Best of all, this is another small, light lens that you’ll hardly notice in your camera bag. Compare it to the Canon 35mm f/1.4 (made with full-frame cameras in mind) and you truly appreciate the difference to size and weight that owning a lens built specifically for an APS-C system makes. You can carry it around all day without it becoming a burden, always a plus for street and travel photography.
The 35mm f/1.4 lens came into its own for me last year during a trip to China. I enjoyed using it for street photography, where it seemed to strike a nice balance between a wideangle lens, which forces you to get closer and include more of the background, and the longer 56mm lens which I also tried out.
The 56mm f/1.2
This short telephoto is the ideal portrait lens. The focal length is long enough to give you portraits with minimal facial distortion, and short enough so that you are sufficiently close to your model to have a conversation and give directions without raising your voice.
The wide aperture of f/1.2 gives beautiful creamy bokeh, or you can close the aperture ring down a stop or two for sharper images and more depth of field.
It also comes in handy for landscape photography. If you are taking photos in a hilly or mountainous environment, lenses with longer focal lengths are ideal for compressing perspective and drawing distant peaks closer in, emphasising their height and size.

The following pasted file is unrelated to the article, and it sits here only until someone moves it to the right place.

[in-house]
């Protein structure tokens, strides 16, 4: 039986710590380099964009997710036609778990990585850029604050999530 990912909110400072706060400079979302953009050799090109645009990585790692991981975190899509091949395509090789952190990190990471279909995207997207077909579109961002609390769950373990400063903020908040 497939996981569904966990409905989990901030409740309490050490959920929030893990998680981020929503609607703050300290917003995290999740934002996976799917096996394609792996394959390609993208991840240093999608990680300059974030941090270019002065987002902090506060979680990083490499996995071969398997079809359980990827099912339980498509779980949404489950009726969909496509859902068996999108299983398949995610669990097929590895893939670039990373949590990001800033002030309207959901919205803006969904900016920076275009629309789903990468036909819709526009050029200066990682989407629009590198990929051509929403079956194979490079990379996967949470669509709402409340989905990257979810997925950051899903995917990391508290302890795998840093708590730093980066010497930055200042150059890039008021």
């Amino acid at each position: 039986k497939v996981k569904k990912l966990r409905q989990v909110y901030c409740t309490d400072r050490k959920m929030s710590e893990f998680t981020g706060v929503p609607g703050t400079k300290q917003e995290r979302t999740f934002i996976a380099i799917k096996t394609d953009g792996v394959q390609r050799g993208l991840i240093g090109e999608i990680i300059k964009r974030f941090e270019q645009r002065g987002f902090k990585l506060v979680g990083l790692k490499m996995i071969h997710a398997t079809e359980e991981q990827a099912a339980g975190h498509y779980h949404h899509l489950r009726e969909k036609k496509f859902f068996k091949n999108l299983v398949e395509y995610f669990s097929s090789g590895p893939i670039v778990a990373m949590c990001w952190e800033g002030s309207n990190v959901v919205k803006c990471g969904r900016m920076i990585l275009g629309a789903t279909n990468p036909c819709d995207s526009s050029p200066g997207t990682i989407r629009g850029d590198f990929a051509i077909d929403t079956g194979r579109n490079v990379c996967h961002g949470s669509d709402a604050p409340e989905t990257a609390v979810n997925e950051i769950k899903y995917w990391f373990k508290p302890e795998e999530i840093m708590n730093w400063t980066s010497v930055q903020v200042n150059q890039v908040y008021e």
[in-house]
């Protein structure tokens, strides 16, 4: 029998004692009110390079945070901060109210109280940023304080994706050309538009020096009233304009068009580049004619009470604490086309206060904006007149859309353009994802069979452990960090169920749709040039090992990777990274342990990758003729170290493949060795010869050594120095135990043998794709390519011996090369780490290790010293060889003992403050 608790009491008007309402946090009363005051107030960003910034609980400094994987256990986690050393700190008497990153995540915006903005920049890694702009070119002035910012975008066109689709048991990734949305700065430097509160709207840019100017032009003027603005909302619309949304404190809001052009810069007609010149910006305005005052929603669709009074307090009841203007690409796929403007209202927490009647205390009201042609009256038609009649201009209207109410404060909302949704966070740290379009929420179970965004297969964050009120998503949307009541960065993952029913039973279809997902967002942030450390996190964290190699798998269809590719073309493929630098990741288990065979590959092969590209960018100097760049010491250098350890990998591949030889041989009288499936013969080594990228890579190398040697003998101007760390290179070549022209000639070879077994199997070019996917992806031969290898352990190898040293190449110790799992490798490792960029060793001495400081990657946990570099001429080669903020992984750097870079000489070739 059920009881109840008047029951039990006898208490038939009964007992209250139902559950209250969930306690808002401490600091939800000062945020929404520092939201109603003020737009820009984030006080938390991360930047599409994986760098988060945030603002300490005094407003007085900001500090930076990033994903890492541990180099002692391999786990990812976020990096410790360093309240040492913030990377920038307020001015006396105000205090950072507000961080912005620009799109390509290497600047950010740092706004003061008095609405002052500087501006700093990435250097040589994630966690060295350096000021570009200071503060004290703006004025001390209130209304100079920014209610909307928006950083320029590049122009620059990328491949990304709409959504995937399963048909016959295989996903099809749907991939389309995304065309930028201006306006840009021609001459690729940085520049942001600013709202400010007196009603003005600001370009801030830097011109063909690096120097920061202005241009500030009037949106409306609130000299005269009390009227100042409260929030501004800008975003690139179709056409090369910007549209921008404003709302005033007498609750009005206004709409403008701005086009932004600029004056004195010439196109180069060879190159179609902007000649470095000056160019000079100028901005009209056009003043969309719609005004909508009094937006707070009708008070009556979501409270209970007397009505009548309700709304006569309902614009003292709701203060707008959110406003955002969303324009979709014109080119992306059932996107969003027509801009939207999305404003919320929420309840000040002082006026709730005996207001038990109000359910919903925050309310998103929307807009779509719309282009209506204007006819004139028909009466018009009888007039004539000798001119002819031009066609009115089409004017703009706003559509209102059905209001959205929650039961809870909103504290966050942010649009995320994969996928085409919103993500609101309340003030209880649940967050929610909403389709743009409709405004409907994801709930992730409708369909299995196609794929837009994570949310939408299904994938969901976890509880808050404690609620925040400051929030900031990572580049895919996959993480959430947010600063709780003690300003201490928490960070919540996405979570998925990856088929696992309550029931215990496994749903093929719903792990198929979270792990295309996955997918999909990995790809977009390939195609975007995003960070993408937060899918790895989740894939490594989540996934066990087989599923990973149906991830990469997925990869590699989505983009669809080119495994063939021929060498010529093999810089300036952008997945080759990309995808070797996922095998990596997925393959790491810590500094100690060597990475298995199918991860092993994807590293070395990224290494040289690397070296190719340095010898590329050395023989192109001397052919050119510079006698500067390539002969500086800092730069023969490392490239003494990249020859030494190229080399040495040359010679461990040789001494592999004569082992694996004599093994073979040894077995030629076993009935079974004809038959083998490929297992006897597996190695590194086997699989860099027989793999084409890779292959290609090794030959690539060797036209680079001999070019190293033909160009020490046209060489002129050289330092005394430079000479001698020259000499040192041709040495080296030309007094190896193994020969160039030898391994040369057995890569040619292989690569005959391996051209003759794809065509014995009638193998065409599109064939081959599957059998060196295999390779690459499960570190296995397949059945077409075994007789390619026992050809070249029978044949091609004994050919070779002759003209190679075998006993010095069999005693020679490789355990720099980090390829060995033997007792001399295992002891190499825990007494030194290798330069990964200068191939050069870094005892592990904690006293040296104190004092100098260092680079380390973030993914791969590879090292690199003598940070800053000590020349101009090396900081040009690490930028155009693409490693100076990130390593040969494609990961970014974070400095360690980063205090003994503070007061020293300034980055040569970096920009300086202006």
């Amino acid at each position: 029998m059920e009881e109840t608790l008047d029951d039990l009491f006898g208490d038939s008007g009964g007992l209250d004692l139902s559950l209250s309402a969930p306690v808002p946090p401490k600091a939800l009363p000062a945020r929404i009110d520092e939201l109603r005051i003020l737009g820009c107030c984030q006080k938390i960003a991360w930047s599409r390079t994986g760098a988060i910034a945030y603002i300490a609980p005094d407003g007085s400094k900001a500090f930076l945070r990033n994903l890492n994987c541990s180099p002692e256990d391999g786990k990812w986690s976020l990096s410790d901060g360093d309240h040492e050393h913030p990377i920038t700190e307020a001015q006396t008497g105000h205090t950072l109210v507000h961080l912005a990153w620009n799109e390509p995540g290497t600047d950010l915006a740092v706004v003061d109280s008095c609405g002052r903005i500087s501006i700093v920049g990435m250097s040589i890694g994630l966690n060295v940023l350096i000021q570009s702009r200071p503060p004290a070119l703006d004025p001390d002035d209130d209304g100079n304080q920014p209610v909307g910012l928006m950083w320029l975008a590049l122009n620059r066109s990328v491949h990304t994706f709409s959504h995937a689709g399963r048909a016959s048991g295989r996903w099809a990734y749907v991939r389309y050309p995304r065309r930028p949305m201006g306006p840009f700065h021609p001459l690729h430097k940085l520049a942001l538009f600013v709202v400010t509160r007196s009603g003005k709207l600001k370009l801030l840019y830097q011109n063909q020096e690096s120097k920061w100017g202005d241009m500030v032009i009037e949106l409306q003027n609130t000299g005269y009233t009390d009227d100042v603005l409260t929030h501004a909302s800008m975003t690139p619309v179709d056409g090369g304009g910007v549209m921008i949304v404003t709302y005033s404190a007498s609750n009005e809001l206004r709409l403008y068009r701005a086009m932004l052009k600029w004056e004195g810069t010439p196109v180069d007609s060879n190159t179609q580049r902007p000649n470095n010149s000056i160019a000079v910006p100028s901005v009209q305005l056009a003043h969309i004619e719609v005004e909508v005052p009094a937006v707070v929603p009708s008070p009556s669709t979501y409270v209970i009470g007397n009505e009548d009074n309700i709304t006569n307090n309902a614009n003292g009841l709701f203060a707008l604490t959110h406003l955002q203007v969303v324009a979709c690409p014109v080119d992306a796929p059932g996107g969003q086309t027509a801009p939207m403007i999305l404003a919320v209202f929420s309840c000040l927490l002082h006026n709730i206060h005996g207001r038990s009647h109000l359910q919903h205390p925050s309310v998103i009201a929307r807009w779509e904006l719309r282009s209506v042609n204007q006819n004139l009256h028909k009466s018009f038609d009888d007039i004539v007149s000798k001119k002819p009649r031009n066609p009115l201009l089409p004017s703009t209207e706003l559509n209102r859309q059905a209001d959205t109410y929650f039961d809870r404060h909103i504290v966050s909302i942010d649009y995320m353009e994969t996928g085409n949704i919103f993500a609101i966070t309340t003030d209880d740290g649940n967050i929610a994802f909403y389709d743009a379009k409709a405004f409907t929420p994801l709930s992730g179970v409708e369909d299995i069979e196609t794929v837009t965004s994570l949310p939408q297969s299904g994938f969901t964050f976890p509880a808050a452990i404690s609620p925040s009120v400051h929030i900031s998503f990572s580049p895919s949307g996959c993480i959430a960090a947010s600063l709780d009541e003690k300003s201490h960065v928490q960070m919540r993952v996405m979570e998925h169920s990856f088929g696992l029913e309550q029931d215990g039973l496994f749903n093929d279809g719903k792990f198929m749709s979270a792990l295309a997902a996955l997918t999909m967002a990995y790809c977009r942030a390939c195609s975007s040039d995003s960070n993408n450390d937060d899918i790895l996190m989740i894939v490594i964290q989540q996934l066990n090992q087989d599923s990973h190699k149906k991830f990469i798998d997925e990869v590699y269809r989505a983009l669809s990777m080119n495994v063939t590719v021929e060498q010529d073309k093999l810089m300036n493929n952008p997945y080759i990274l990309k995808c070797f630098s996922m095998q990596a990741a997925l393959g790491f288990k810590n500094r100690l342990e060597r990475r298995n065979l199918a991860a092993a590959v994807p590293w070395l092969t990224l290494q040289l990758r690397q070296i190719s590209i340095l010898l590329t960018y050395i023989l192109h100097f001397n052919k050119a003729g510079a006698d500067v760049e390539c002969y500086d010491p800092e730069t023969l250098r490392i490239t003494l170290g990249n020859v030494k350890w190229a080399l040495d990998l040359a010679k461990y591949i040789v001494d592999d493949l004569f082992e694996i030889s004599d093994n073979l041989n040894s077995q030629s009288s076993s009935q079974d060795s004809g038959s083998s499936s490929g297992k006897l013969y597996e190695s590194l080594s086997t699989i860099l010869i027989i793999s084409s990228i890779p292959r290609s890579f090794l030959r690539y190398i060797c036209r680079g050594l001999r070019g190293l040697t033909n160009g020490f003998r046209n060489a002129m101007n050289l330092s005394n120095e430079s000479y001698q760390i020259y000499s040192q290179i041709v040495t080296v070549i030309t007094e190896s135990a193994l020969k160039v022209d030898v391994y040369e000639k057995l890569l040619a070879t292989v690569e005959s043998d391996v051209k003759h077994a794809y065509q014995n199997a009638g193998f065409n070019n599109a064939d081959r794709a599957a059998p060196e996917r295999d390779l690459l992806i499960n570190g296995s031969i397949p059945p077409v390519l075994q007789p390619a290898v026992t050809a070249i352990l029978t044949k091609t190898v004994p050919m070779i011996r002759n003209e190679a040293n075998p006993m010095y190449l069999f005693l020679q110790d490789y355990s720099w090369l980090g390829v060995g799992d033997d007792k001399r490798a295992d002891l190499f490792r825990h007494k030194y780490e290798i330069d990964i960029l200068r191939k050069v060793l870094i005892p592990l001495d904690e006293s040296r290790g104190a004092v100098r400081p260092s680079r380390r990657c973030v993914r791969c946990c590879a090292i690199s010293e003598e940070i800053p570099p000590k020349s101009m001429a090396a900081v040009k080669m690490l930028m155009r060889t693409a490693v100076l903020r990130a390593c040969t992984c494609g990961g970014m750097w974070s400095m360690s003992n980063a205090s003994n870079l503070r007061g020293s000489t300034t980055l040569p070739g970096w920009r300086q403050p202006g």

The only drawback of this lens is that it is relatively large and heavy compared to the other two lenses, especially with the lens hood fitted. If you’ve come from a full-frame system you’ll be wondering what the fuss is about, but it may make your X-series camera feel a little front heavy.
I counter that by using an X-T1 with the portrait grip. This also has the advantage of letting me turn the camera on its side for portrait orientation photos. I love this combination as the grip allows me to add an extra battery so I can shoot for longer before switching.
Equivalent angle of view
Even though most photographers use crop sensor cameras it is still conventional to refer to focal lengths in terms of their 35mm equivalent – the focal length required to achieve the same angle of view on a full-frame camera. With Fujifilm cameras you can calculate this easily by multiplying the focal length of the lens by 1.5 (the crop factor of the APS-C sensor). Hence the 18mm f/2 has the same angle of view as a 27mm lens on a full-frame camera; the 35mm f/1.4 is more or less the equivalent of a 42mm lens; and the 56mm f/1.2 is like using an 84mm lens.
OIS pros and cons
None of the recommended lenses has Optical Image Stabilisation (OIS). Personally, I don’t think it is necessary, although some readers who are accustomed to using image-stabilised lenses on other camera systems may disagree. Fujifilm does have several wideangle zooms with OIS if you feel it is a vital feature.
The key thing you need to understand about OIS is that while it helps prevent blur caused by camera shake, it does nothing to prevent blur caused by subject movement.
This is fine if you want to use blur for creative reasons, but it is not helpful when taking portraits or with street photography. A lens like the 56mm f/1.2 needs to be used at a shutter speed of around 1/250sec to prevent blur caused by your model moving.
If you use a lens like the 18mm f/2 for landscape photography and you want to use slow shutter speeds then you are better off placing the camera on a tripod. You can be more precise with the composition, and a good tripod lets you use shutter speeds as long as six minutes or more.
The 35mm f/1.4 could perhaps benefit from OIS, but the wide aperture, combined with the excellent image quality that Fujifilm cameras give at high ISOs, lets you work in very low light conditions.